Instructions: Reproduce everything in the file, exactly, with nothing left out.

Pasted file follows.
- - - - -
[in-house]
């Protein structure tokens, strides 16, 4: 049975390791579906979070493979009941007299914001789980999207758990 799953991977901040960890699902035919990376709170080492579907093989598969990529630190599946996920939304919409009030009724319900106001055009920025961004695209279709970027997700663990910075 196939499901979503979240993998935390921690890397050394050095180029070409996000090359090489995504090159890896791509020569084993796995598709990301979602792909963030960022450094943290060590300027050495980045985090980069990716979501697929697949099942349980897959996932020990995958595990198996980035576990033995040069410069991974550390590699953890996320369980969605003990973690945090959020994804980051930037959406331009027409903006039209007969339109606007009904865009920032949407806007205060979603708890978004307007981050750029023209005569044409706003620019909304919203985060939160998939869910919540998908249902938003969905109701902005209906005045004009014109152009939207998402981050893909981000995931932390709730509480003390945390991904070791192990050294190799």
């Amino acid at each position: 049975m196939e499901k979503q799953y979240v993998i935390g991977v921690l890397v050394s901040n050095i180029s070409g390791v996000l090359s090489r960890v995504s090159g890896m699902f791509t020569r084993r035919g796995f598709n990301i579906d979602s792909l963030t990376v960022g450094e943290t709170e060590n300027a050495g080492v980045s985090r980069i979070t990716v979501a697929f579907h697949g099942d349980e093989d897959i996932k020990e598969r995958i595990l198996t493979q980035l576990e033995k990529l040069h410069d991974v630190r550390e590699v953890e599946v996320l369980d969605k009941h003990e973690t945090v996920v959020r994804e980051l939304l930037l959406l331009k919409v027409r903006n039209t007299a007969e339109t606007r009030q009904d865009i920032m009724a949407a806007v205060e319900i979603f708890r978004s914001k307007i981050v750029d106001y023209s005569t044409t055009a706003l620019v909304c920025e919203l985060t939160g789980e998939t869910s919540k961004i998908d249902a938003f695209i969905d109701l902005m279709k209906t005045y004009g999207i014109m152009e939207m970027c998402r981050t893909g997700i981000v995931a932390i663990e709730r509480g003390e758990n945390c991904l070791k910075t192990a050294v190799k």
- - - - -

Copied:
[in-house]
């Protein structure tokens, strides 16, 4: 049975390791579906979070493979009941007299914001789980999207758990 799953991977901040960890699902035919990376709170080492579907093989598969990529630190599946996920939304919409009030009724319900106001055009920025961004695209279709970027997700663990910075 196939499901979503979240993998935390921690890397050394050095180029070409996000090359090489995504090159890896791509020569084993796995598709990301979602792909963030960022450094943290060590300027050495980045985090980069990716979501697929697949099942349980897959996932020990995958595990198996980035576990033995040069410069991974550390590699953890996320369980969605003990973690945090959020994804980051930037959406331009027409903006039209007969339109606007009904865009920032949407806007205060979603708890978004307007981050750029023209005569044409706003620019909304919203985060939160998939869910919540998908249902938003969905109701902005209906005045004009014109152009939207998402981050893909981000995931932390709730509480003390945390991904070791192990050294190799």
């Amino acid at each position: 049975m196939e499901k979503q799953y979240v993998i935390g991977v921690l890397v050394s901040n050095i180029s070409g390791v996000l090359s090489r960890v995504s090159g890896m699902f791509t020569r084993r035919g796995f598709n990301i579906d979602s792909l963030t990376v960022g450094e943290t709170e060590n300027a050495g080492v980045s985090r980069i979070t990716v979501a697929f579907h697949g099942d349980e093989d897959i996932k020990e598969r995958i595990l198996t493979q980035l576990e033995k990529l040069h410069d991974v630190r550390e590699v953890e599946v996320l369980d969605k009941h003990e973690t945090v996920v959020r994804e980051l939304l930037l959406l331009k919409v027409r903006n039209t007299a007969e339109t606007r009030q009904d865009i920032m009724a949407a806007v205060e319900i979603f708890r978004s914001k307007i981050v750029d106001y023209s005569t044409t055009a706003l620019v909304c920025e919203l985060t939160g789980e998939t869910s919540k961004i998908d249902a938003f695209i969905d109701l902005m279709k209906t005045y004009g999207i014109m152009e939207m970027c998402r981050t893909g997700i981000v995931a932390i663990e709730r509480g003390e758990n945390c991904l070791k910075t192990a050294v190799k």